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I came across the following code in a header file:

class Engine
{
public:
    void SetState( int var, bool val );
    {   SetStateBool( int var, bool val ); }

    void SetState( int var, int val );
    {   SetStateInt( int var, int val ); }
private:
    virtual void SetStateBool(int var, bool val ) = 0;    
    virtual void SetStateInt(int var, int val ) = 0;    
};

To me, this implies that either the Engine class or a class derived from it, has to provide the implementation for those pure virtual functions. But I didn't think derived classes could have access to those private functions in order to reimplement them - so why make them virtual?

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5 Answers 5

up vote 100 down vote accepted

The question in the topic suggest a pretty common confusion. The confusion is common enough, that C++ FAQ advocated against using private virtuals, for a long time, because confusion seemed to be a bad thing.

So to get rid of the confusion first: Yes, private virtual functions can be overridden in the derived classes. Methods of derived classes can't call virtual functions from the base class, but they can provide their own implementation for them. According to Herb Sutter, having public non-virtual interface in the base class and a private implementation that can be customized in the derived classes, allows for better "separation of the specification of interface from the specification of the implementation's customizable behavior". You can read more about it in his article "Virtuality".

There is however one more interesting thing in the code you presented, that deserves some more attention, in my opinion. The public interface consists of a set of overloaded non-virtual functions and those functions call non-public, non-overloaded virtual functions. As usual in the C++ world it is an idiom, it has a name and of course it is useful. The name is (surprise, surprise!)

"Public Overloaded Non-Virtuals Call Protected Non-Overloaded Virtuals"

It helps to properly manage the hiding rule. You can read more about it here, but I'll try to explain it shortly.

Imagine, that virtual functions of the Engine class are also its interface and it is a set of overloaded functions that is not pure virtual. If they were pure virtual, one could still encounter the same problem, as described below, but lower in the class hierarchy.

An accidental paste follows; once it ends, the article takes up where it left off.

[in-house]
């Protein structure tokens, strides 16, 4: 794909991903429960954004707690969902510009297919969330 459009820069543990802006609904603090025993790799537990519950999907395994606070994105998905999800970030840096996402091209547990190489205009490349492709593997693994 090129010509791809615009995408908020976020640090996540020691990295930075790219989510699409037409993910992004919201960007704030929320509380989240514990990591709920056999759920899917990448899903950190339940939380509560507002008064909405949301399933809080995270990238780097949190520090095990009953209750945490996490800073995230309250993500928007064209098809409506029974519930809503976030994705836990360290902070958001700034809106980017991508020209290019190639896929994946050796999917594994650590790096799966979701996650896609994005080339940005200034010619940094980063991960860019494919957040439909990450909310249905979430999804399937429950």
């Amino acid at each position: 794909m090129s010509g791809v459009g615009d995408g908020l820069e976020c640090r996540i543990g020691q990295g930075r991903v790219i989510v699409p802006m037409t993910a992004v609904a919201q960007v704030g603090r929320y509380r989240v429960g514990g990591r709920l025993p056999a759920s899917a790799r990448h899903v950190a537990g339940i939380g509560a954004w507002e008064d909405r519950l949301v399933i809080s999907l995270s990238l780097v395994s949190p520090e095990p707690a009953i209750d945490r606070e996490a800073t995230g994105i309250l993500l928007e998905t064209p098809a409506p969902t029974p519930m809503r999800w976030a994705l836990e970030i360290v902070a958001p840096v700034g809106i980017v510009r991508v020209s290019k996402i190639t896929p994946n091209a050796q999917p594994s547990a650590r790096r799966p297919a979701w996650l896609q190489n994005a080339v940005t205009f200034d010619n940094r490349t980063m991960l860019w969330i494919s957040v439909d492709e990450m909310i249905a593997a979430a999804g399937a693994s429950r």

class Engine
{
public:
    virtual void SetState( int var, bool val ) {/*some implementation*/}
    virtual void SetState( int var, int val )  {/*some implementation*/}
};

Now let's assume you want to create a derived class and you need to provide a new implementation only for the method, that takes two ints as arguments.

class MyTurbochargedV8 : public Engine
{
public:
    // To prevent SetState( int var, bool val ) from the base class,
    // from being hidden by the new implementation of the other overload (below),
    // you have to put using declaration in the derived class
    using Engine::SetState;

    void SetState( int var, int val )  {/*new implementation*/}
};

If you forgot to put the using declaration in the derived class (or to redefine the second overload), you could get in trouble in the scenario below.

MyTurbochargedV8* myV8 = new MyTurbochargedV8();
myV8->SetState(5, true);

If you didn't prevent the hiding of the Engine members, the statement:

myV8->SetState(5, true);

would call void SetState( int var, int val ) from the derived class, converting true to int.

If the interface is not virtual and the virtual implementation is non-public, like in your exmaple, the author of the derived class has one less problem to think about and can simply write

class MyTurbochargedV8 : public Engine
{
private:
    void SetStateInt(int var, int val )  {/*new implementation*/}
};
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2  
+1 This is an excellent answer. –  Björn Pollex Oct 27 '10 at 18:26
    
Agreed. Excellent answer. –  BeeBand Oct 27 '10 at 19:42
5  
+1 for "Public Overloaded Non-Virtuals Call Protected Non-Overloaded Virtuals" xD –  GabLeRoux Aug 6 '13 at 18:05
    
This is how answers should be! Well-explained –  hAcKnRoCk Oct 20 '13 at 17:03

Private pure virtual function is the base of the Non-virtual interface idiom (OK, it's not absolutely always pure virtual, but still virtual there). Of course, this is used for other things, too, but I find this for most useful (: In two words: in a public function, you could put some common things (such as logging, statistics, etc.) in the beginning and in the end of the function and then, "in the middle" to call this private virtual function, that will be different for the specific derived class. Something like:

class Base
{
    // ..
public:
    void f();
private:
    virtual void DerivedClassSpecific() = 0;
   // ..
};
void Base::f()
{
    //.. Do some common stuff
    DerivedClassSpecific();
    //.. Some other common stuff
}
// ..

class Derived: public Base
{
    // ..
private:
    virtual void DerivedClassSpecific();
    //..
};
void Derived::DerivedClassSpecific()
{
    // ..
}

Pure virtual - just obligates the derived classes to implement it.

EDIT: More about this: Wikipedia::NVI-idiom

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Well, for one, this would allow a derived class to implement a function that the base class (containing the pure virtual function declaration) can call.